11      Will asks us to consider the following six factors utilized by the supreme court in Guzy to determine whether an investigatory stop was reasonable: (1) the particularity of the description of the defendant or the vehicle in which he fled; (2) the size of the area in which the defendant might be found, as indicated by such facts as the elapsed time since the crime occurred; (3) the number of persons about in that area; (4) the known or probable direction of the defendant’s flight; (5) observed activity by the particular person stopped; and (6) knowledge or suspicion that the person or vehicle stopped has been involved in other criminality of the type presently under investigation.  Guzy, 139 Wis. 2d at 677 (citing 3 Wayne R. LaFave, Search and Seizure § 9.3(d) at 461 (2d ed. 1987)).

12      The State agrees that consideration of these factors is appropriate and adds the following factors considered by the court in Guzy: (1) whether alternative means of further investigation are available, short of an investigative stop; (2) whether the opportunity for further investigation would be lost if the officer does not act immediately; and (3) what actions following the stop would be necessary for the officer to determine whether to arrest or release the suspected individual.  Guzy, 139 Wis. 2d at 678.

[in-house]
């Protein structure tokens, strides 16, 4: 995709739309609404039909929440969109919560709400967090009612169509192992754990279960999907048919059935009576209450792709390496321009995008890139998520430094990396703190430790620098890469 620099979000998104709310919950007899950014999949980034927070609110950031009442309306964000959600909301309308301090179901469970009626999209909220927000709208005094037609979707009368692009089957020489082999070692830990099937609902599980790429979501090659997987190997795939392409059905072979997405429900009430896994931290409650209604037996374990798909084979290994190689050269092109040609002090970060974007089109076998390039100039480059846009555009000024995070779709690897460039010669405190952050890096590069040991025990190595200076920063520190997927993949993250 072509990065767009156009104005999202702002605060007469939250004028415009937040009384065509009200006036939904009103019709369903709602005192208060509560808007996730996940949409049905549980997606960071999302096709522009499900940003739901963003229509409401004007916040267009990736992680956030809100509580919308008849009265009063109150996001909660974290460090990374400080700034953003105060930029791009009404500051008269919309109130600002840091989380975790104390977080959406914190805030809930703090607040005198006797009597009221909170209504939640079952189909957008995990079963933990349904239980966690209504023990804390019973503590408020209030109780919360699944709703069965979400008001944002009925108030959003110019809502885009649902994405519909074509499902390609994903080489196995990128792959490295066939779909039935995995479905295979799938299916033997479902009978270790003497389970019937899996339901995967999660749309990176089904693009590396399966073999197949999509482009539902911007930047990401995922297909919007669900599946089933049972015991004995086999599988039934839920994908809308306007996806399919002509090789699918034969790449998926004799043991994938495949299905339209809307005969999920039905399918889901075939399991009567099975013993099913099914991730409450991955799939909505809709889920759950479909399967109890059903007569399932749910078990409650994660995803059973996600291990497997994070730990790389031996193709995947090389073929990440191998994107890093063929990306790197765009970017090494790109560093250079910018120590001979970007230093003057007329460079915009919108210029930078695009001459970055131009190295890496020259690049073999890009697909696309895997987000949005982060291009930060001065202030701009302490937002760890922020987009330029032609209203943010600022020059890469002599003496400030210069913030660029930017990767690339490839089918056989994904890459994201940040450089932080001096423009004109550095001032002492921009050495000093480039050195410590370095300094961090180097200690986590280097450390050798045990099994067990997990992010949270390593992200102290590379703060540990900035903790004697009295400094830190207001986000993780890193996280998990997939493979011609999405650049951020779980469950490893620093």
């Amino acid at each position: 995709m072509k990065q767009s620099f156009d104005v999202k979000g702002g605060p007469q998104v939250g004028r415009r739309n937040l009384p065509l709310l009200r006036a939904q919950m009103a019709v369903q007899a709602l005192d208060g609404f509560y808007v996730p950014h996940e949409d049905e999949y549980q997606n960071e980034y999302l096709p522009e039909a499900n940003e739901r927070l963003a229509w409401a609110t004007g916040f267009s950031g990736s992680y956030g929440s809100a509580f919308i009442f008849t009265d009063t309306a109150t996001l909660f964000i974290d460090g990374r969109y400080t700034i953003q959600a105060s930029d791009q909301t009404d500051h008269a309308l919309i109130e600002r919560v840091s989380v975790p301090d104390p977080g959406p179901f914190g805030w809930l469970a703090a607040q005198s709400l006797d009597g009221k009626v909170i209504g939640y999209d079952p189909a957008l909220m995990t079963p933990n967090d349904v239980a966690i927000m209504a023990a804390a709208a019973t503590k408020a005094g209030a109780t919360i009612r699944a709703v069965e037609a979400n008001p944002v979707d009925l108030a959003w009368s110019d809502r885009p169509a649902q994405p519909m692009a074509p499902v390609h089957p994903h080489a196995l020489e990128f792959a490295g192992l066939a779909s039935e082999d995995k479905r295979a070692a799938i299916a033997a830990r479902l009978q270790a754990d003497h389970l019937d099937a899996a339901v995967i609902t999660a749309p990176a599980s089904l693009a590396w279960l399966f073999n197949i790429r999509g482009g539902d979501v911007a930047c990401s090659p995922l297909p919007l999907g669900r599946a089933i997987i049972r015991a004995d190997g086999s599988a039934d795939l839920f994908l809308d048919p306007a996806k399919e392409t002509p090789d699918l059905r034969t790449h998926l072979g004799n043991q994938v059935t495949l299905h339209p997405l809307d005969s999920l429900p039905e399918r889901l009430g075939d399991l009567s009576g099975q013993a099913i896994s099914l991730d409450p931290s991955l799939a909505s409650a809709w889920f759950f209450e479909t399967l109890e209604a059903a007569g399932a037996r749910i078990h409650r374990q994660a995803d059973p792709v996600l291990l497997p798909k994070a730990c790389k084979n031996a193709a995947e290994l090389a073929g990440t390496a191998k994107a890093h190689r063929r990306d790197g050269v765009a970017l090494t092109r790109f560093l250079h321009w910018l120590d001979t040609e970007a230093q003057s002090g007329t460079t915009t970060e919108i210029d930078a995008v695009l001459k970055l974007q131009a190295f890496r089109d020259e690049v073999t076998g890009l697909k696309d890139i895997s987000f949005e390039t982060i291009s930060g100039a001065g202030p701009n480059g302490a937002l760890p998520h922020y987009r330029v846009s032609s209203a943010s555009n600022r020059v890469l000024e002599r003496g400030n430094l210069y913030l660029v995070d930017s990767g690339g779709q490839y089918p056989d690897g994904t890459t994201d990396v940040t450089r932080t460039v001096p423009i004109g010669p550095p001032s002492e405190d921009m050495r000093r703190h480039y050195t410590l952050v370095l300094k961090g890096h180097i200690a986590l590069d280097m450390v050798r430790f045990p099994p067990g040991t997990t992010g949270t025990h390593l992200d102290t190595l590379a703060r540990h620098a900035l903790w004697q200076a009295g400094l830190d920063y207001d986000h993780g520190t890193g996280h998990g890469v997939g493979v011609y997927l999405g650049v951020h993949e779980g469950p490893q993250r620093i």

13      We conclude that the above nine factors are all appropriate to consider.  After considering these factors as they apply to the facts of this case, we conclude for the following reasons that Deputy Miller had reasonable suspicion to stop Will’s vehicle. 

14      While Deputy Miller was unable to get a description of the suspect or suspects from the hidden deputies, he knew that Hall Road was “probably the only means of travel from the … marijuana grow operation,” and that it was in a “very rural” and remote area.  He also knew Hall Road was not heavily travelled and that it would make the most sense for anyone travelling through the area to use Highway C, rather than zigzag onto this short road.  It was 9 p.m. and dark outside, from which a reasonable officer could infer that even fewer vehicles would opt to take Hall Road.

15      In addition, Will’s truck was the only vehicle Deputy Miller saw on Hall Road during the first twenty minutes after the alarm was activated and during the additional time he was attempting to gain more information over the radio.  Also significant is the twenty minutes between the alarm being tripped and the sighting of Will’s vehicle.  Given that Will’s location was about a quarter-mile from the location of the alarm, twenty minutes is consistent with the time it would take for a suspect to leave the marijuana plants, walk to a vehicle on Hall Road, and drive to the corner of Hall Road and Highway C.  See Guzy, 139 Wis. 2d at 681 (“the time the deputies sighted the vehicle and its location was consistent with the time of the robbery and the distance a vehicle could have traveled from the robbery scene in that amount of time”).